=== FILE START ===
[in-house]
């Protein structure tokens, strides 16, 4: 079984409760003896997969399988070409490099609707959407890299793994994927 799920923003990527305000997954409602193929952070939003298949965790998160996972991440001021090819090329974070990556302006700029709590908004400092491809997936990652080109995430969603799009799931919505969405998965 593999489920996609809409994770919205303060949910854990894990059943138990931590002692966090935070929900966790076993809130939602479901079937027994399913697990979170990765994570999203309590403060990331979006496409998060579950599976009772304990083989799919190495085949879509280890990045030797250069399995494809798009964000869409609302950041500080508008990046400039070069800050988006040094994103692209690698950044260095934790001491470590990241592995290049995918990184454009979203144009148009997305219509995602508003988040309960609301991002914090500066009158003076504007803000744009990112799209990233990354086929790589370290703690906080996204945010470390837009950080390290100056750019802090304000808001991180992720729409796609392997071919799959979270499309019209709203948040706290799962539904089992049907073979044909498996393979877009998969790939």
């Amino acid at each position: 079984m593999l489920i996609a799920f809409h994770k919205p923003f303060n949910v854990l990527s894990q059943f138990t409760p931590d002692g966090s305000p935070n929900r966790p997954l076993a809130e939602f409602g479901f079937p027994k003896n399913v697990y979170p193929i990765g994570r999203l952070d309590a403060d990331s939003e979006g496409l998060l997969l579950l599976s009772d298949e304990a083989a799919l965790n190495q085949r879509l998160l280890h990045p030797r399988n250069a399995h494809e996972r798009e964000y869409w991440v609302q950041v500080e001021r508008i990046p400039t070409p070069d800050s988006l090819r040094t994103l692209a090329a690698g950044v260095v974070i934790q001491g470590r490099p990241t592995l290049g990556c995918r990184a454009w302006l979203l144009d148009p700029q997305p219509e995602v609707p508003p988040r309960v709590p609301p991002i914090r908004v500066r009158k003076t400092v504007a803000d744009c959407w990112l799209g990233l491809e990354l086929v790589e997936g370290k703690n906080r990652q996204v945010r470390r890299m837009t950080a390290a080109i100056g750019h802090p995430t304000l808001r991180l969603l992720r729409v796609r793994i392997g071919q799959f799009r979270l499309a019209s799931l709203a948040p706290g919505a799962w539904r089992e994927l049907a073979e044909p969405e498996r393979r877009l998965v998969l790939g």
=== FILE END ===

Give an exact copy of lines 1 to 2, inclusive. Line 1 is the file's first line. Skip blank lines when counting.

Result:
[in-house]
């Protein structure tokens, strides 16, 4: 079984409760003896997969399988070409490099609707959407890299793994994927 799920923003990527305000997954409602193929952070939003298949965790998160996972991440001021090819090329974070990556302006700029709590908004400092491809997936990652080109995430969603799009799931919505969405998965 593999489920996609809409994770919205303060949910854990894990059943138990931590002692966090935070929900966790076993809130939602479901079937027994399913697990979170990765994570999203309590403060990331979006496409998060579950599976009772304990083989799919190495085949879509280890990045030797250069399995494809798009964000869409609302950041500080508008990046400039070069800050988006040094994103692209690698950044260095934790001491470590990241592995290049995918990184454009979203144009148009997305219509995602508003988040309960609301991002914090500066009158003076504007803000744009990112799209990233990354086929790589370290703690906080996204945010470390837009950080390290100056750019802090304000808001991180992720729409796609392997071919799959979270499309019209709203948040706290799962539904089992049907073979044909498996393979877009998969790939």